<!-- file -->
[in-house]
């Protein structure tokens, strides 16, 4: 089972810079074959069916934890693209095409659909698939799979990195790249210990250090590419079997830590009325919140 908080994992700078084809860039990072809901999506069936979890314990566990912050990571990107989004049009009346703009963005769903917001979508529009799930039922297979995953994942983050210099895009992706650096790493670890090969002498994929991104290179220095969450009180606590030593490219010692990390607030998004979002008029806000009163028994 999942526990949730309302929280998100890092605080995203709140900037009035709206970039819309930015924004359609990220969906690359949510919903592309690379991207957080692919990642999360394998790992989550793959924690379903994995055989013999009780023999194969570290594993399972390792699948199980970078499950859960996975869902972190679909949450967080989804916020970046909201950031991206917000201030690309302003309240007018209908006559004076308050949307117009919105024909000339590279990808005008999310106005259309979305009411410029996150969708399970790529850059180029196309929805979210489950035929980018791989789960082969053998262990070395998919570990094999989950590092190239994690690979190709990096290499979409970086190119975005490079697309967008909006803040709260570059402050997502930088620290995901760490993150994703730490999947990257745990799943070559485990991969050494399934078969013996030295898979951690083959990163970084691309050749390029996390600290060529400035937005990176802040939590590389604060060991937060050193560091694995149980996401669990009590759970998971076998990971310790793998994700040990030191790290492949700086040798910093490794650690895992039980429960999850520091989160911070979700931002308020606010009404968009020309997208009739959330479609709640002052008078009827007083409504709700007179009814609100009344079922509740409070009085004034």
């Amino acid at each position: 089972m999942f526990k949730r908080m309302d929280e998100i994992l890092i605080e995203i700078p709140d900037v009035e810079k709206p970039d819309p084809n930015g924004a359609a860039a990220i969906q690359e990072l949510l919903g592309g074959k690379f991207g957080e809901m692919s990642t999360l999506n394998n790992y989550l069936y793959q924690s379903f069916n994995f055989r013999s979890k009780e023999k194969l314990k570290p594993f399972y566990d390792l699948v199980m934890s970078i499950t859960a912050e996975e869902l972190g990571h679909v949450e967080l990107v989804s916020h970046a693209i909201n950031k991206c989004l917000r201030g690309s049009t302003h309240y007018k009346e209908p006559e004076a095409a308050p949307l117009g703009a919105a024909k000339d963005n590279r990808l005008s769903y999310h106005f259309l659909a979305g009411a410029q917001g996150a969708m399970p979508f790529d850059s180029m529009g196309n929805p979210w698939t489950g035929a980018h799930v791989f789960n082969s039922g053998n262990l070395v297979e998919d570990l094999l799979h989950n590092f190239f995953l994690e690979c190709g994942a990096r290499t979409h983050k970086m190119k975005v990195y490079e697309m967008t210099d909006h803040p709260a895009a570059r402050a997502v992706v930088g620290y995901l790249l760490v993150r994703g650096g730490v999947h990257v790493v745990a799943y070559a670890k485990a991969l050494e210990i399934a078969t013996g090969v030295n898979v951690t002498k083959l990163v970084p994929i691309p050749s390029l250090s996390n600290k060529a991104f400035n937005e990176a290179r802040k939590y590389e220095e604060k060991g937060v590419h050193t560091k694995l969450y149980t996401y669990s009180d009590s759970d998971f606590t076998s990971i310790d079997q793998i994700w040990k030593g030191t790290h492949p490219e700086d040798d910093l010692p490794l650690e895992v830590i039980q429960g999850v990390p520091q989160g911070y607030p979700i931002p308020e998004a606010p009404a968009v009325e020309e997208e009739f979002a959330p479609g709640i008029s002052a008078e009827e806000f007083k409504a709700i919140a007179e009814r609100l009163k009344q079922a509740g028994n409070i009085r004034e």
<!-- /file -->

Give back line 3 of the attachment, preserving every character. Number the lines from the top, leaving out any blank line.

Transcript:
């Amino acid at each position: 089972m999942f526990k949730r908080m309302d929280e998100i994992l890092i605080e995203i700078p709140d900037v009035e810079k709206p970039d819309p084809n930015g924004a359609a860039a990220i969906q690359e990072l949510l919903g592309g074959k690379f991207g957080e809901m692919s990642t999360l999506n394998n790992y989550l069936y793959q924690s379903f069916n994995f055989r013999s979890k009780e023999k194969l314990k570290p594993f399972y566990d390792l699948v199980m934890s970078i499950t859960a912050e996975e869902l972190g990571h679909v949450e967080l990107v989804s916020h970046a693209i909201n950031k991206c989004l917000r201030g690309s049009t302003h309240y007018k009346e209908p006559e004076a095409a308050p949307l117009g703009a919105a024909k000339d963005n590279r990808l005008s769903y999310h106005f259309l659909a979305g009411a410029q917001g996150a969708m399970p979508f790529d850059s180029m529009g196309n929805p979210w698939t489950g035929a980018h799930v791989f789960n082969s039922g053998n262990l070395v297979e998919d570990l094999l799979h989950n590092f190239f995953l994690e690979c190709g994942a990096r290499t979409h983050k970086m190119k975005v990195y490079e697309m967008t210099d909006h803040p709260a895009a570059r402050a997502v992706v930088g620290y995901l790249l760490v993150r994703g650096g730490v999947h990257v790493v745990a799943y070559a670890k485990a991969l050494e210990i399934a078969t013996g090969v030295n898979v951690t002498k083959l990163v970084p994929i691309p050749s390029l250090s996390n600290k060529a991104f400035n937005e990176a290179r802040k939590y590389e220095e604060k060991g937060v590419h050193t560091k694995l969450y149980t996401y669990s009180d009590s759970d998971f606590t076998s990971i310790d079997q793998i994700w040990k030593g030191t790290h492949p490219e700086d040798d910093l010692p490794l650690e895992v830590i039980q429960g999850v990390p520091q989160g911070y607030p979700i931002p308020e998004a606010p009404a968009v009325e020309e997208e009739f979002a959330p479609g709640i008029s002052a008078e009827e806000f007083k409504a709700i919140a007179e009814r609100l009163k009344q079922a509740g028994n409070i009085r004034e």